If you are modifying the private IP addressing scheme, you must also update the default beegfs_ha_mgmtd_floating_ip. This must match what you configure later for the BeeGFS Management resource group.

    Specify one or more emails that should receive alerts for cluster events using beegfs_ha_alert_email_list.

    ### Cluster information
    beegfs_ha_firewall_configure: True
    eseries_beegfs_ha_disable_selinux: True
    eseries_selinux_state: disabled
    # The following variables should be adjusted depending on the desired configuration:
    beegfs_ha_cluster_name: hacluster                  # BeeGFS HA cluster name.
    beegfs_ha_cluster_username: hacluster              # BeeGFS HA cluster username.
    beegfs_ha_cluster_password: hapassword             # BeeGFS HA cluster username's password.
    beegfs_ha_cluster_password_sha512_salt: randomSalt # BeeGFS HA cluster username's password salt.
    beegfs_ha_mgmtd_floating_ip:         # BeeGFS management service IP address.
    # Email Alerts Configuration
    beegfs_ha_enable_alerts: True
    beegfs_ha_alert_email_list: [""]  # E-mail recipient list for notifications when BeeGFS HA resources change or fail.  Often a distribution list for the team responsible for managing the cluster.
          mydomain: “”
    # The mydomain parameter specifies the local internet domain name. This is optional when the cluster nodes have fully qualified hostnames (i.e.
    # Adjusting the following parameters is optional:
    beegfs_ha_alert_timestamp_format: "%Y-%m-%d %H:%M:%S.%N" #%H:%M:%S.%N
    beegfs_ha_alert_verbosity: 3
    #  1) high-level node activity
    #  3) high-level node activity + fencing action information + resources (filter on X-monitor)
    #  5) high-level node activity + fencing action information + resources
    Note While seemingly redundant, beegfs_ha_mgmtd_floating_ip is important when you scale the BeeGFS file system beyond a single HA cluster. Subsequent HA clusters are deployed without an additional BeeGFS management service and point at the management service provided by the first cluster.
  3. Configure a fencing agent. (For more details, see Configure fencing in a Red Hat High Availability cluster.) The following output shows examples for configuring common fencing agents. Choose one of these options.

    For this step, be aware that:

    • By default, fencing is enabled, but you need to configure a fencing agent.

    • The <HOSTNAME> specified in the pcmk_host_map or pcmk_host_list must correspond with the hostname in the Ansible inventory.

    • Running the BeeGFS cluster without fencing is not supported, particularly in production. This is largely to ensure when BeeGFS services, including any resource dependencies like block devices, fail over due to an issue, there is no risk of concurrent access by multiple nodes that result in file system corruption or other undesirable or unexpected behavior. If fencing must be disabled, refer to the general notes in the BeeGFS HA role’s getting started guide and set beegfs_ha_cluster_crm_config_options["stonith-enabled"] to false in ha_cluster.yml.

    • There are multiple node-level fencing devices available, and the BeeGFS HA role can configure any fencing agent available in the Red Hat HA package repository. When possible, use a fencing agent that works through the uninterruptible power supply (UPS) or rack power distribution unit (rPDU), because some fencing agents such as the baseboard management controller (BMC) or other lights-out devices that are built into the server might not respond to the fence request under certain failure scenarios.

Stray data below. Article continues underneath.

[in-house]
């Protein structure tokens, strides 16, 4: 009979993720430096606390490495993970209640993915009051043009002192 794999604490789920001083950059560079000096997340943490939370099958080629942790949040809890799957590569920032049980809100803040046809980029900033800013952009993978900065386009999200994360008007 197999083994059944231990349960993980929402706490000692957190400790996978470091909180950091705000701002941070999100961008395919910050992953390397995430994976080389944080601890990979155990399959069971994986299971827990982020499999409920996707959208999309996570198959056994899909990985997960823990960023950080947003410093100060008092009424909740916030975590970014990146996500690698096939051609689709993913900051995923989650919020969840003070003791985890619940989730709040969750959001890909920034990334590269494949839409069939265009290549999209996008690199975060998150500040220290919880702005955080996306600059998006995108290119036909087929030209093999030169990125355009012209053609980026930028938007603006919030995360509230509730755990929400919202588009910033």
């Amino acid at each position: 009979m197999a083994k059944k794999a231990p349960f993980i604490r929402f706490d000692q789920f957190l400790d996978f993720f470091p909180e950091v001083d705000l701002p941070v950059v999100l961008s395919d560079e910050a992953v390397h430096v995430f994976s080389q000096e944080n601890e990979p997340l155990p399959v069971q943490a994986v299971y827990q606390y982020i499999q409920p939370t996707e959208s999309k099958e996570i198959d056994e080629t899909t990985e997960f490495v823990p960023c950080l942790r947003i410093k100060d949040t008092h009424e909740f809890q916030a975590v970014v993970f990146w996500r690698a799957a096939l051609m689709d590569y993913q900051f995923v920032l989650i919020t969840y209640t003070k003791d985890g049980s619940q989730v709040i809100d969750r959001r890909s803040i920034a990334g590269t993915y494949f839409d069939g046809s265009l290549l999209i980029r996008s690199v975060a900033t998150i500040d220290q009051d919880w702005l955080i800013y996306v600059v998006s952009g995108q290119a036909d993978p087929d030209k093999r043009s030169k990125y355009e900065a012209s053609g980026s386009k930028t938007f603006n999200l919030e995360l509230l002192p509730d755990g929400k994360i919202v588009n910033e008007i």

### Fencing configuration:
      # OPTION 1: To enable fencing using APC Power Distribution Units (PDUs):
         - ipaddr: <PDU_IP_ADDRESS>
           login: <PDU_USERNAME>
           passwd: <PDU_PASSWORD>
           pcmk_host_map: "<HOSTNAME>:<PDU_PORT>,<PDU_PORT>;<HOSTNAME>:<PDU_PORT>,<PDU_PORT>"
      # OPTION 2: To enable fencing using the Redfish APIs provided by the Lenovo XCC (and other BMCs):
      redfish: &redfish
        username: <BMC_USERNAME>
        password: <BMC_PASSWORD>
        ssl_insecure: 1 # If a valid SSL certificate is not available specify “1”.
          - pcmk_host_list: <HOSTNAME>
            ip: <BMC_IP>
            <<: *redfish
          - pcmk_host_list: <HOSTNAME>
            ip: <BMC_IP>
            <<: *redfish
      # For details on configuring other fencing agents see
  4. Enable recommended performance tuning in the Linux OS.

    While many users find the default settings for the performance parameters generally work well, you can optionally change the default settings for a particular workload. As such, these recommendations are included in the BeeGFS role, but are not enabled by default to ensure users are aware of the tuning applied to their file system.

    To enable performance tuning, specify:

    ### Performance Configuration:
    beegfs_ha_enable_performance_tuning: True
  5. (Optional) You can adjust the performance tuning parameters in the Linux OS as needed.

    For a comprehensive list of the available tuning parameters that you can adjust, see the Performance Tuning Defaults section of the BeeGFS HA role in E-Series BeeGFS GitHub site. The default values can be overridden for all nodes in the cluster in this file or the host_vars file for an individual node.

  6. To allow full 200Gb/HDR connectivity between block and file nodes, use the Open Subnet Manager (OpenSM) package from the Mellanox Open Fabrics Enterprise Distribution (MLNX_OFED). (The inbox opensm package does not support the necessary virtualization functionality.) Although deployment using Ansible is supported, you must first download the desired packages to the Ansible control node used to run the BeeGFS role.

    1. Using curl or your desired tool, download the packages for the version of OpenSM listed in the technology requirements section from Mellanox’s website to the packages/ directory. For example:

      curl -o packages/opensm-libs-5.9.0.MLNX20210617.c9f2ade-0.1.54103.x86_64.rpm
      curl -o packages/opensm-5.9.0.MLNX20210617.c9f2ade-0.1.54103.x86_64.rpm